Multi-label classification of chronically ill patients with bag of words and supervised dimensionality reduction algorithms

Stefano Bromuri*, Damien Zufferey, Jean Hennebert, Michael Schumacher

*Corresponding author for this work

Research output: Contribution to journalArticleAcademicpeer-review

Abstract

OBJECTIVE: This research is motivated by the issue of classifying illnesses of chronically ill patients for decision support in clinical settings. Our main objective is to propose multi-label classification of multivariate time series contained in medical records of chronically ill patients, by means of quantization methods, such as bag of words (BoW), and multi-label classification algorithms. Our second objective is to compare supervised dimensionality reduction techniques to state-of-the-art multi-label classification algorithms. The hypothesis is that kernel methods and locality preserving projections make such algorithms good candidates to study multi-label medical time series.

METHODS: We combine BoW and supervised dimensionality reduction algorithms to perform multi-label classification on health records of chronically ill patients. The considered algorithms are compared with state-of-the-art multi-label classifiers in two real world datasets. Portavita dataset contains 525 diabetes type 2 (DT2) patients, with co-morbidities of DT2 such as hypertension, dyslipidemia, and microvascular or macrovascular issues. MIMIC II dataset contains 2635 patients affected by thyroid disease, diabetes mellitus, lipoid metabolism disease, fluid electrolyte disease, hypertensive disease, thrombosis, hypotension, chronic obstructive pulmonary disease (COPD), liver disease and kidney disease. The algorithms are evaluated using multi-label evaluation metrics such as hamming loss, one error, coverage, ranking loss, and average precision.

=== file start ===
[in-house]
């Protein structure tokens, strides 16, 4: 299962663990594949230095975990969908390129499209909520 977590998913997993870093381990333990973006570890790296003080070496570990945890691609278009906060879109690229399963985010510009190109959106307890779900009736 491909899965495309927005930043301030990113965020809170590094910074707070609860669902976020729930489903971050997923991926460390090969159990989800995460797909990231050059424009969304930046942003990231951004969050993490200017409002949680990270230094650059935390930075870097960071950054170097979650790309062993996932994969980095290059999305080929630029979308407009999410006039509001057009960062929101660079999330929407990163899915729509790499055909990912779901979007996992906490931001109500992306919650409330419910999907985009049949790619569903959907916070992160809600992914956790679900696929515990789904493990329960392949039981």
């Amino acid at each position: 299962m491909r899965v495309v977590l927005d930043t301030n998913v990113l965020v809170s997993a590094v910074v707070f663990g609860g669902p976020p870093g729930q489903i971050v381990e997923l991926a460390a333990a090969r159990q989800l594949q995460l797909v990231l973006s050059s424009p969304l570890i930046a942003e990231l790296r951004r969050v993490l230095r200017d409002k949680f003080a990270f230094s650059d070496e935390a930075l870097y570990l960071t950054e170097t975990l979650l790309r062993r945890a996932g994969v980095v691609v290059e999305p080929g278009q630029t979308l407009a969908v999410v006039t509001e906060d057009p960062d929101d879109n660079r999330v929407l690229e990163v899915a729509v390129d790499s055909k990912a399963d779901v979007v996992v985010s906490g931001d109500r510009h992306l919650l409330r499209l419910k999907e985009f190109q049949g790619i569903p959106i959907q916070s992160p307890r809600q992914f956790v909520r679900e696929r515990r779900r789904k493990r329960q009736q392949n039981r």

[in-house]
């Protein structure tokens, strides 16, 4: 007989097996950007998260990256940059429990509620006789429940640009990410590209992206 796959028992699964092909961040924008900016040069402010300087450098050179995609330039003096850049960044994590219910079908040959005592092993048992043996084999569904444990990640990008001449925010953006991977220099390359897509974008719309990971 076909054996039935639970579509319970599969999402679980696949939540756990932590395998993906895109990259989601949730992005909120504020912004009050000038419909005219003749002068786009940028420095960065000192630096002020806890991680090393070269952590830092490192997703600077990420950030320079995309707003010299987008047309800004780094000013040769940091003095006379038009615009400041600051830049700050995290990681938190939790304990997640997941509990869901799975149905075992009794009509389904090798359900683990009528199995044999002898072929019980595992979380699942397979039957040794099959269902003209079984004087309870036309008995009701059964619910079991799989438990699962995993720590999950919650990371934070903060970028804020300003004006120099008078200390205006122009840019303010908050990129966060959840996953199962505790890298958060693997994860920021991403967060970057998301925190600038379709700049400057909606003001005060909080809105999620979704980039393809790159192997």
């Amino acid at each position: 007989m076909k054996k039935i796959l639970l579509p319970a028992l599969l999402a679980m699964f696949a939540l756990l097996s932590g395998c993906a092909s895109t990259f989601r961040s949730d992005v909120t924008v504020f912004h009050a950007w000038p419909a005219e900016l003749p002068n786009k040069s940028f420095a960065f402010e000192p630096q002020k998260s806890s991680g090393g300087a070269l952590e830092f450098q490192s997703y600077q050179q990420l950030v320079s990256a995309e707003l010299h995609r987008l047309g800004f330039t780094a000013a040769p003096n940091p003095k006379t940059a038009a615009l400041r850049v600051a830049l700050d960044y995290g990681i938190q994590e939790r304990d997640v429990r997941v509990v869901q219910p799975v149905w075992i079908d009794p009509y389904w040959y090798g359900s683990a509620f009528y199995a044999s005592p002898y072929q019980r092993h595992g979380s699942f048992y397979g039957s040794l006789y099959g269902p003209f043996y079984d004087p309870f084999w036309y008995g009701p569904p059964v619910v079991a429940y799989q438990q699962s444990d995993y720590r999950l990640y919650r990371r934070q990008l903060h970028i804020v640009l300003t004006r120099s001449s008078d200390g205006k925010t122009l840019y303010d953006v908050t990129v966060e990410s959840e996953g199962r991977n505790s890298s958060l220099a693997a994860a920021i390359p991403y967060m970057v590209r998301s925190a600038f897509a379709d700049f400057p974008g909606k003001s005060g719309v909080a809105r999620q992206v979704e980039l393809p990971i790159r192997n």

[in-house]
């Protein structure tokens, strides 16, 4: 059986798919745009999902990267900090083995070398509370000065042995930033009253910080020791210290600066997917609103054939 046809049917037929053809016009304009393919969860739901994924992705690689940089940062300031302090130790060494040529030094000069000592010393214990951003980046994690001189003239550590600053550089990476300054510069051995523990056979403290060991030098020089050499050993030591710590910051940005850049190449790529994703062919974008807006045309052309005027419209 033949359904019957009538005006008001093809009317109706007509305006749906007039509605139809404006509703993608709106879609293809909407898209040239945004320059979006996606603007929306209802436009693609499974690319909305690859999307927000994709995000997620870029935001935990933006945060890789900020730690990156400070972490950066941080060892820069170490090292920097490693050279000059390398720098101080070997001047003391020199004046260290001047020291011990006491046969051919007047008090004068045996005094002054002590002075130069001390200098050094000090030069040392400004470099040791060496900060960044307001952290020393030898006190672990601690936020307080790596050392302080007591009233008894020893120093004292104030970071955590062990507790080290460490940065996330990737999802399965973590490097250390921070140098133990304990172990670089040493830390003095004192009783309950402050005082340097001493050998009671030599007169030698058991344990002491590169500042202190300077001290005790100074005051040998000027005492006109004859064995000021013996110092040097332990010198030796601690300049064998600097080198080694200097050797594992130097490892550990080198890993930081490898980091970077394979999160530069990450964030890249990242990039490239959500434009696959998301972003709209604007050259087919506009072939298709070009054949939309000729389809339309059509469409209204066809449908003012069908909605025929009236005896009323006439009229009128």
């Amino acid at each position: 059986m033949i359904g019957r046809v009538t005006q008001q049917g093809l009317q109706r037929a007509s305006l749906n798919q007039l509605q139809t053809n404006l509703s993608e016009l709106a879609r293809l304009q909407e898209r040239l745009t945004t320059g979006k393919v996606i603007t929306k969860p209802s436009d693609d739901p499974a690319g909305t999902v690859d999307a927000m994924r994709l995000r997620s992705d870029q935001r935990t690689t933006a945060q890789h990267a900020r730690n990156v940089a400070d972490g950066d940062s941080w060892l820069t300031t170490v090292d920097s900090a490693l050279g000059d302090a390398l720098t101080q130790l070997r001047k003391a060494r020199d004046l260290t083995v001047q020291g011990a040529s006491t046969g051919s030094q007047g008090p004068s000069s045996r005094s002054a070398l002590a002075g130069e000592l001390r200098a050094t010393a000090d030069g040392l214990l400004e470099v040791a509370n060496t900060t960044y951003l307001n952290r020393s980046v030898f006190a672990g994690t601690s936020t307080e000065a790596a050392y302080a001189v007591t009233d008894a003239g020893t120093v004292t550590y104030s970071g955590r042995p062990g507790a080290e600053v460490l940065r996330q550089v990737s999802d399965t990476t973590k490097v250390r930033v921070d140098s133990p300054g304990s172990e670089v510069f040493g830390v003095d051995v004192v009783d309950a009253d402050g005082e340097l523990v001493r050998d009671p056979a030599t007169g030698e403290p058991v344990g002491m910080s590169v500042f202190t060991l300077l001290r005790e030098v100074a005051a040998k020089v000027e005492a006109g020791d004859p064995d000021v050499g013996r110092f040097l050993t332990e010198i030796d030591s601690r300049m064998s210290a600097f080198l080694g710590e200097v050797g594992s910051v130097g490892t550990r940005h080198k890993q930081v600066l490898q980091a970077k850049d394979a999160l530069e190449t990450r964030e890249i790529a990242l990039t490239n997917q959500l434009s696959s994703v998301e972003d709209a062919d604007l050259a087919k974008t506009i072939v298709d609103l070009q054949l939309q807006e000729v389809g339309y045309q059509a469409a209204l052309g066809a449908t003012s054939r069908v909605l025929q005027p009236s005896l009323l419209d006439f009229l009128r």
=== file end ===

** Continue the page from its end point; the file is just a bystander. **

RESULTS: Non-linear dimensionality reduction approaches behave well on medical time series quantized using the BoW algorithm, with results comparable to state-of-the-art multi-label classification algorithms. Chaining the projected features has a positive impact on the performance of the algorithm with respect to pure binary relevance approaches.

CONCLUSIONS: The evaluation highlights the feasibility of representing medical health records using the BoW for multi-label classification tasks. The study also highlights that dimensionality reduction algorithms based on kernel methods, locality preserving projections or both are good candidates to deal with multi-label classification tasks in medical time series with many missing values and high label density.

Original languageEnglish
Pages (from-to)165-175
Number of pages11
JournalJournal of Biomedical Informatics
Volume51
Early online date29 May 2014
DOIs
Publication statusPublished - Oct 2014
Externally publishedYes

Keywords

  • Artificial Intelligence
  • Chronic Disease/classification
  • Data Compression/methods
  • Data Mining/methods
  • Diabetes Mellitus, Type 2/classification
  • Electronic Health Records/classification
  • Humans
  • Natural Language Processing
  • Vocabulary, Controlled

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